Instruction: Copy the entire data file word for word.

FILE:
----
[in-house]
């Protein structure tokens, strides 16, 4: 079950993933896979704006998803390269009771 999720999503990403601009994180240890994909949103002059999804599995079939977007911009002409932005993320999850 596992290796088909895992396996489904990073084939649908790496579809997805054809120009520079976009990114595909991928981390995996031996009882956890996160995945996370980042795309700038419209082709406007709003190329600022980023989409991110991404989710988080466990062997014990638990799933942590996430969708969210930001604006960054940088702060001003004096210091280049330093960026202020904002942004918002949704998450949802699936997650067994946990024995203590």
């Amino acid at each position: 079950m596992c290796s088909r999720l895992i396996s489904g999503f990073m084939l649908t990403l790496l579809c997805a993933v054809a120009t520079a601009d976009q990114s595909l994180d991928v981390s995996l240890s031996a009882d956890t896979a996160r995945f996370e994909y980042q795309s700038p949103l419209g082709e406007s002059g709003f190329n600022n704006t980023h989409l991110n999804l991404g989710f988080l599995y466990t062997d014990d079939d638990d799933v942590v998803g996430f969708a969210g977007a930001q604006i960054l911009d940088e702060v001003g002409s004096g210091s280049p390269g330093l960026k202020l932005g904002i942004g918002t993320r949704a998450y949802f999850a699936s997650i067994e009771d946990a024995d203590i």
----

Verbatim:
[in-house]
């Protein structure tokens, strides 16, 4: 079950993933896979704006998803390269009771 999720999503990403601009994180240890994909949103002059999804599995079939977007911009002409932005993320999850 596992290796088909895992396996489904990073084939649908790496579809997805054809120009520079976009990114595909991928981390995996031996009882956890996160995945996370980042795309700038419209082709406007709003190329600022980023989409991110991404989710988080466990062997014990638990799933942590996430969708969210930001604006960054940088702060001003004096210091280049330093960026202020904002942004918002949704998450949802699936997650067994946990024995203590």
């Amino acid at each position: 079950m596992c290796s088909r999720l895992i396996s489904g999503f990073m084939l649908t990403l790496l579809c997805a993933v054809a120009t520079a601009d976009q990114s595909l994180d991928v981390s995996l240890s031996a009882d956890t896979a996160r995945f996370e994909y980042q795309s700038p949103l419209g082709e406007s002059g709003f190329n600022n704006t980023h989409l991110n999804l991404g989710f988080l599995y466990t062997d014990d079939d638990d799933v942590v998803g996430f969708a969210g977007a930001q604006i960054l911009d940088e702060v001003g002409s004096g210091s280049p390269g330093l960026k202020l932005g904002i942004g918002t993320r949704a998450y949802f999850a699936s997650i067994e009771d946990a024995d203590i």